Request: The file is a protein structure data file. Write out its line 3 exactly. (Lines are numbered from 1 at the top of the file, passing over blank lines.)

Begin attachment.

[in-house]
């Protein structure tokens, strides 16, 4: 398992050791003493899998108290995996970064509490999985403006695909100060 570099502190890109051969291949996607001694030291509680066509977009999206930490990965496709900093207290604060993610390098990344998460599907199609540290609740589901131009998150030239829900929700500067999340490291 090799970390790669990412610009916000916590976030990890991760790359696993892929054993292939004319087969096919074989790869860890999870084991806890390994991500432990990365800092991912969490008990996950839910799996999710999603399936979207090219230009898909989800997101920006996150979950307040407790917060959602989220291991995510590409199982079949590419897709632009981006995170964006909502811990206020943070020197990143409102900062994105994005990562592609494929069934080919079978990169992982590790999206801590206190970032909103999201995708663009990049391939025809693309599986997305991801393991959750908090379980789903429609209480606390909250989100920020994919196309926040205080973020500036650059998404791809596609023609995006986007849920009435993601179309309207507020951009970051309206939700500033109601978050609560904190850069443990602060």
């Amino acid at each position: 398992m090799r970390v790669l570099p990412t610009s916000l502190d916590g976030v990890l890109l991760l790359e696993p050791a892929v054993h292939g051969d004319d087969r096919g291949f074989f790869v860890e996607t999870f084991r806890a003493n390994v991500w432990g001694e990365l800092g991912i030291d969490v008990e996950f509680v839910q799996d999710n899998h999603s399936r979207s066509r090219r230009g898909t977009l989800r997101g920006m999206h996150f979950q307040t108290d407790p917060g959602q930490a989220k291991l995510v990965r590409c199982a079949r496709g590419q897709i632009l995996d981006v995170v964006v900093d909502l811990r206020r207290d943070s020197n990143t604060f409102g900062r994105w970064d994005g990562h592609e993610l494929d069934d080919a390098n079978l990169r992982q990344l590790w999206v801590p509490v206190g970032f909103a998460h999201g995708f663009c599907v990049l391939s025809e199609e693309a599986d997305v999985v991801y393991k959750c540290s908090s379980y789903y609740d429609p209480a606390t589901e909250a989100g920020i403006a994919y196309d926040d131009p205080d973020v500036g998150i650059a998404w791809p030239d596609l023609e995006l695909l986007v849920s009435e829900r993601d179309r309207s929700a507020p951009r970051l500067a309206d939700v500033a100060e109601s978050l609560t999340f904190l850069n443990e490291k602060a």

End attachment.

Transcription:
């Amino acid at each position: 398992m090799r970390v790669l570099p990412t610009s916000l502190d916590g976030v990890l890109l991760l790359e696993p050791a892929v054993h292939g051969d004319d087969r096919g291949f074989f790869v860890e996607t999870f084991r806890a003493n390994v991500w432990g001694e990365l800092g991912i030291d969490v008990e996950f509680v839910q799996d999710n899998h999603s399936r979207s066509r090219r230009g898909t977009l989800r997101g920006m999206h996150f979950q307040t108290d407790p917060g959602q930490a989220k291991l995510v990965r590409c199982a079949r496709g590419q897709i632009l995996d981006v995170v964006v900093d909502l811990r206020r207290d943070s020197n990143t604060f409102g900062r994105w970064d994005g990562h592609e993610l494929d069934d080919a390098n079978l990169r992982q990344l590790w999206v801590p509490v206190g970032f909103a998460h999201g995708f663009c599907v990049l391939s025809e199609e693309a599986d997305v999985v991801y393991k959750c540290s908090s379980y789903y609740d429609p209480a606390t589901e909250a989100g920020i403006a994919y196309d926040d131009p205080d973020v500036g998150i650059a998404w791809p030239d596609l023609e995006l695909l986007v849920s009435e829900r993601d179309r309207s929700a507020p951009r970051l500067a309206d939700v500033a100060e109601s978050l609560t999340f904190l850069n443990e490291k602060a």